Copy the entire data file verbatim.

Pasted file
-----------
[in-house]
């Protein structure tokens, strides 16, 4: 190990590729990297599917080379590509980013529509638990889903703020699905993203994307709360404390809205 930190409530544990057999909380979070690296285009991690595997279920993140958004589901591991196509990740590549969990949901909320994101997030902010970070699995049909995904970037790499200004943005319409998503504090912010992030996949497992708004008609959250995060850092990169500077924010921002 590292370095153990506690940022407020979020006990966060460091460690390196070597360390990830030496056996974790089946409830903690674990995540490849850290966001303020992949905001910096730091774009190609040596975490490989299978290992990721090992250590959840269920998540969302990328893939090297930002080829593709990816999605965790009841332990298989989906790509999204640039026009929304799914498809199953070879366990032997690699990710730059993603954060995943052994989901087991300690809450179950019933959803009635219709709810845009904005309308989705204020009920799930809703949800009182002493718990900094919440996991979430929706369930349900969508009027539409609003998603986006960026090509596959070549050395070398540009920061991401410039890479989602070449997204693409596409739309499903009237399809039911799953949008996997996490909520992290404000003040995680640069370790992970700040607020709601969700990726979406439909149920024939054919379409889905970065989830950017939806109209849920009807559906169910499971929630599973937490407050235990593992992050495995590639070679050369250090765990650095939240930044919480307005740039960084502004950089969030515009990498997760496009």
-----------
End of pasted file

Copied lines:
[in-house]
């Protein structure tokens, strides 16, 4: 190990590729990297599917080379590509980013529509638990889903703020699905993203994307709360404390809205 930190409530544990057999909380979070690296285009991690595997279920993140958004589901591991196509990740590549969990949901909320994101997030902010970070699995049909995904970037790499200004943005319409998503504090912010992030996949497992708004008609959250995060850092990169500077924010921002 590292370095153990506690940022407020979020006990966060460091460690390196070597360390990830030496056996974790089946409830903690674990995540490849850290966001303020992949905001910096730091774009190609040596975490490989299978290992990721090992250590959840269920998540969302990328893939090297930002080829593709990816999605965790009841332990298989989906790509999204640039026009929304799914498809199953070879366990032997690699990710730059993603954060995943052994989901087991300690809450179950019933959803009635219709709810845009904005309308989705204020009920799930809703949800009182002493718990900094919440996991979430929706369930349900969508009027539409609003998603986006960026090509596959070549050395070398540009920061991401410039890479989602070449997204693409596409739309499903009237399809039911799953949008996997996490909520992290404000003040995680640069370790992970700040607020709601969700990726979406439909149920024939054919379409889905970065989830950017939806109209849920009807559906169910499971929630599973937490407050235990593992992050495995590639070679050369250090765990650095939240930044919480307005740039960084502004950089969030515009990498997760496009």